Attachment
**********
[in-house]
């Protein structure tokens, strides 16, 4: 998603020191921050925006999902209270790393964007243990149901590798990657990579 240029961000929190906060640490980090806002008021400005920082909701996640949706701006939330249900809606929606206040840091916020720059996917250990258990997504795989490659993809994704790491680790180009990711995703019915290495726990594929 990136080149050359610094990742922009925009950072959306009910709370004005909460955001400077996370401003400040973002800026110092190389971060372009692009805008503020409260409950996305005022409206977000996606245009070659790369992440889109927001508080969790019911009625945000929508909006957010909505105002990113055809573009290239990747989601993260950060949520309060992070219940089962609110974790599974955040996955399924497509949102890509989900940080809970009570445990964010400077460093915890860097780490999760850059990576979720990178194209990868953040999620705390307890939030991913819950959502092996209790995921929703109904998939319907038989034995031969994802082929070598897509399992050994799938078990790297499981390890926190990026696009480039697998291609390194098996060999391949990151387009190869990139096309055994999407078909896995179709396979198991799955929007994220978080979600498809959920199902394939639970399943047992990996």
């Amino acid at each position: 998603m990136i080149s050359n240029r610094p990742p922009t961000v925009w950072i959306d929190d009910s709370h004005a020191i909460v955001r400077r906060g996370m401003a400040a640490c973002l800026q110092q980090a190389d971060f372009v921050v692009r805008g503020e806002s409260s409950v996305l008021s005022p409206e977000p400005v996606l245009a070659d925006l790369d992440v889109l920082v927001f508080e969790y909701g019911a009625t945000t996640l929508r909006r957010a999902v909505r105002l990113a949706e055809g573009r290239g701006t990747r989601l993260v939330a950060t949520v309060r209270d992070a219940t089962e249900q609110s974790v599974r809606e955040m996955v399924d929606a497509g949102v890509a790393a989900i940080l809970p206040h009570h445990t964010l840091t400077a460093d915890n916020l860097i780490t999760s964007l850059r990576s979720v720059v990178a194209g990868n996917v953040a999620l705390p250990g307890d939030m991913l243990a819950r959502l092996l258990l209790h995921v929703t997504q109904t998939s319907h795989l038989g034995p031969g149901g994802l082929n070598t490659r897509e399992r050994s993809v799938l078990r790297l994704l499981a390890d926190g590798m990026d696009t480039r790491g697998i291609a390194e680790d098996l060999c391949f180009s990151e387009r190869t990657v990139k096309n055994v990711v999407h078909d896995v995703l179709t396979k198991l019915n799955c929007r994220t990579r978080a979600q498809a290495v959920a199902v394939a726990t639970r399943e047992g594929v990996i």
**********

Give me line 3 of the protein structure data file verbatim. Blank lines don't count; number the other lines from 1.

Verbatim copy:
């Amino acid at each position: 998603m990136i080149s050359n240029r610094p990742p922009t961000v925009w950072i959306d929190d009910s709370h004005a020191i909460v955001r400077r906060g996370m401003a400040a640490c973002l800026q110092q980090a190389d971060f372009v921050v692009r805008g503020e806002s409260s409950v996305l008021s005022p409206e977000p400005v996606l245009a070659d925006l790369d992440v889109l920082v927001f508080e969790y909701g019911a009625t945000t996640l929508r909006r957010a999902v909505r105002l990113a949706e055809g573009r290239g701006t990747r989601l993260v939330a950060t949520v309060r209270d992070a219940t089962e249900q609110s974790v599974r809606e955040m996955v399924d929606a497509g949102v890509a790393a989900i940080l809970p206040h009570h445990t964010l840091t400077a460093d915890n916020l860097i780490t999760s964007l850059r990576s979720v720059v990178a194209g990868n996917v953040a999620l705390p250990g307890d939030m991913l243990a819950r959502l092996l258990l209790h995921v929703t997504q109904t998939s319907h795989l038989g034995p031969g149901g994802l082929n070598t490659r897509e399992r050994s993809v799938l078990r790297l994704l499981a390890d926190g590798m990026d696009t480039r790491g697998i291609a390194e680790d098996l060999c391949f180009s990151e387009r190869t990657v990139k096309n055994v990711v999407h078909d896995v995703l179709t396979k198991l019915n799955c929007r994220t990579r978080a979600q498809a290495v959920a199902v394939a726990t639970r399943e047992g594929v990996i």